When local governments make residential land use determinations, the primary responsibility is to promote measures designed to strengthen the wellbeing of the citizens they serve. For most people, this means safety, security, and the freedom to pursue their dreams. When it comes to city planning, governments have been unwittingly pursuing the wrong course for decades. Many of us reflect on the nostalgic notion of bustling main streets filled with people, shops, and cafes. We think of town squares and public places where neighbors socialize with each other and reinforce their sense of community.
Now think of modern suburbia. Cities are planned in distinct zones to segregate land uses. The streets are wide enough for a train to turn around and sidewalks are so narrow two people can’t comfortably walk side by side. To get anywhere, a car is necessary. Setbacks for commercial and residential uses alike result in enormous parking lots and long driveways. Fences abound, further encouraging isolation. As we have come to learn through sad experience, good fences make good strangers. Once a fence goes up, casual interactions, which are the life breath of communities, wither and fade.
All these attributes of development have their proper place. When it comes to development and redevelopment, the role of government of officials is to foster smart planning and usage. The biggest problems today are the policies and ordinances which continue to promote segregation of uses and discourage pedestrian traffic. More than an overused cliché, variety really is the spice of life. Thoughtful application of mixed land uses is the best antidote for urban sprawl. Integrating a variety of densities where commercial and residential uses comingle is a good start.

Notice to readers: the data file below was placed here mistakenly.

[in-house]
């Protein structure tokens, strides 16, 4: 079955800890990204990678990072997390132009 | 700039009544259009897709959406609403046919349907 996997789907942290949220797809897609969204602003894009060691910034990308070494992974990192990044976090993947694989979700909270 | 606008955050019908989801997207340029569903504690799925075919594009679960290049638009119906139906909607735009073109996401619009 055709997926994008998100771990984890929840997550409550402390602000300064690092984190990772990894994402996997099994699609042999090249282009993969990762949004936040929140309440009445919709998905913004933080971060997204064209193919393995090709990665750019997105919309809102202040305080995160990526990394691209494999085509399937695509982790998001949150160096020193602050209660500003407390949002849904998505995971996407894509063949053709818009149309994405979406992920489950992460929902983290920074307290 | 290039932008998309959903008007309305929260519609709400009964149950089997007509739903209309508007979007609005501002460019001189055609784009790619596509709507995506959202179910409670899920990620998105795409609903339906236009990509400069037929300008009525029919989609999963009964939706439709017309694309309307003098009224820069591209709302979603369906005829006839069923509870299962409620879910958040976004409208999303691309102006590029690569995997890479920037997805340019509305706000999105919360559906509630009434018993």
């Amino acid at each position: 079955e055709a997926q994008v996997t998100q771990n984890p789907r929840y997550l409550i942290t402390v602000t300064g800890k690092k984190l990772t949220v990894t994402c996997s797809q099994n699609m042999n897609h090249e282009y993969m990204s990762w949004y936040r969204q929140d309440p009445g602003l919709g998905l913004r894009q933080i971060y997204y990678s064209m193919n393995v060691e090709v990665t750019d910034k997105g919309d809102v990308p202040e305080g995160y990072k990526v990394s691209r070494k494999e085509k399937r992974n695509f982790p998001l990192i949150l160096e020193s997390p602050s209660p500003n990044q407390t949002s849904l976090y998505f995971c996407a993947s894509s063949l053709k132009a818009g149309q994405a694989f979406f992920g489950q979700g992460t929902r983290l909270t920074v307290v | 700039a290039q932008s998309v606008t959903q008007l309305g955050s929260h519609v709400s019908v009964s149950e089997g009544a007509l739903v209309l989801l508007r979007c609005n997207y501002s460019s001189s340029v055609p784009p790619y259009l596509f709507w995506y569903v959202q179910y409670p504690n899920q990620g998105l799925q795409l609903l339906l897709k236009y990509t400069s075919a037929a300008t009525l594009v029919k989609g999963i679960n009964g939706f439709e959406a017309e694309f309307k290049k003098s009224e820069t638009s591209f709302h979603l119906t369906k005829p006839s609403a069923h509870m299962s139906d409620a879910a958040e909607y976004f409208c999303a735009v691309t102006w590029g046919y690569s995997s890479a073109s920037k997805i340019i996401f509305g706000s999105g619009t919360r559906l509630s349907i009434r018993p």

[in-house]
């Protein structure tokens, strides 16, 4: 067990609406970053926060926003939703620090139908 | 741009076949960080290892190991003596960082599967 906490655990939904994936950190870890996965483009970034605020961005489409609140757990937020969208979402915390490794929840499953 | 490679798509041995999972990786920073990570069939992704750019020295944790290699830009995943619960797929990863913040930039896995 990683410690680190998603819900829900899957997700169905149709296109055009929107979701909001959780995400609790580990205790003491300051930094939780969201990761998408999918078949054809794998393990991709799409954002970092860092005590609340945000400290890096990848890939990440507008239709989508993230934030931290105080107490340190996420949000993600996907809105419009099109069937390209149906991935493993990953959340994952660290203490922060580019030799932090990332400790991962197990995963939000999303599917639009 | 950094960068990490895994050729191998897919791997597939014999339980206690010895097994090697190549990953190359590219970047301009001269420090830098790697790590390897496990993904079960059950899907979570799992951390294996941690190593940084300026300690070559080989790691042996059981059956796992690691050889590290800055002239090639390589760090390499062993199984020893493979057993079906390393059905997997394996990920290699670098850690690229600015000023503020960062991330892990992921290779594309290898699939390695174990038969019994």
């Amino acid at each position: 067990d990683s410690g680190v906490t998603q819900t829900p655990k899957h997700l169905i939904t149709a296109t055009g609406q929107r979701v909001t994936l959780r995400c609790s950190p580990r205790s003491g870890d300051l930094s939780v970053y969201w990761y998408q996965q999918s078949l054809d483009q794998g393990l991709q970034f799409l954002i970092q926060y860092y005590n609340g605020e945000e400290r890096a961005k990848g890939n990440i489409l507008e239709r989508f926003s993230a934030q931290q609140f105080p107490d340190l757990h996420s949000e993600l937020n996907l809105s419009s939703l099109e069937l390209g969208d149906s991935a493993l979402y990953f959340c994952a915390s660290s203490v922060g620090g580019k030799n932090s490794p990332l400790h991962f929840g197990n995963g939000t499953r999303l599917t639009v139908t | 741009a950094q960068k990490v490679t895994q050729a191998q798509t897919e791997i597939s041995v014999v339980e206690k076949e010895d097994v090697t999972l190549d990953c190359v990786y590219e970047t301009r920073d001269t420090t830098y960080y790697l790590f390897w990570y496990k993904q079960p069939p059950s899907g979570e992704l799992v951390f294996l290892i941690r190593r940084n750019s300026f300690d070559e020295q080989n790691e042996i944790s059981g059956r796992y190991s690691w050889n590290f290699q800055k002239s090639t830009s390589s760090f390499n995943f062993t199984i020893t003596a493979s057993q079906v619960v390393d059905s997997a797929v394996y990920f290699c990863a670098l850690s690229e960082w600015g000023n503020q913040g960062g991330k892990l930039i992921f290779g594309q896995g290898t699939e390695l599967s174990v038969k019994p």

This is where the traditional model of builder-developer subdivisions fails the general public. Developments controlled by builders complying with commonplace zoning ordinances create segregation and prevent variety. Production builders offer a limited number of stock home plans meeting a specific demographic. The joke prevails that when driving through a subdivision like this, the only way to know which home is yours is to push the garage door opener and see which one goes up.
Fortunately there is a better way. Movements incorporating design principles like New Urbanism are an attempt to reverse these trends. Although new urbanism doesn’t solve every problem, and other planning philosophies exist, it is a great place to start. Government officials have a responsibility to understand the long term impacts of the policies governing their jurisdictions and plan accordingly. In an environment where mixed use is strongly encouraged, variety is restored and communities are strengthened.
Governments everywhere are called upon to revisit their zoning ordinances. Every aspect of the traditional planning model should be reexamined. Allowing integration of housing types accommodating a variety of sizes, income levels, styles, and densities has desirable outcomes. Incorporating wider sidewalks and narrower streets while mixing a multitude of uses inspires a pedestrian friendly, community oriented lifestyle.
A good starting point is to require builder-developers to open their developments to all builders and allow for the sale of building lots on the open market. Home builders will still be able to carry on their business, and will actually have more options for meeting the needs of prospective buyers. In the end, variety will prevail and everyone wins.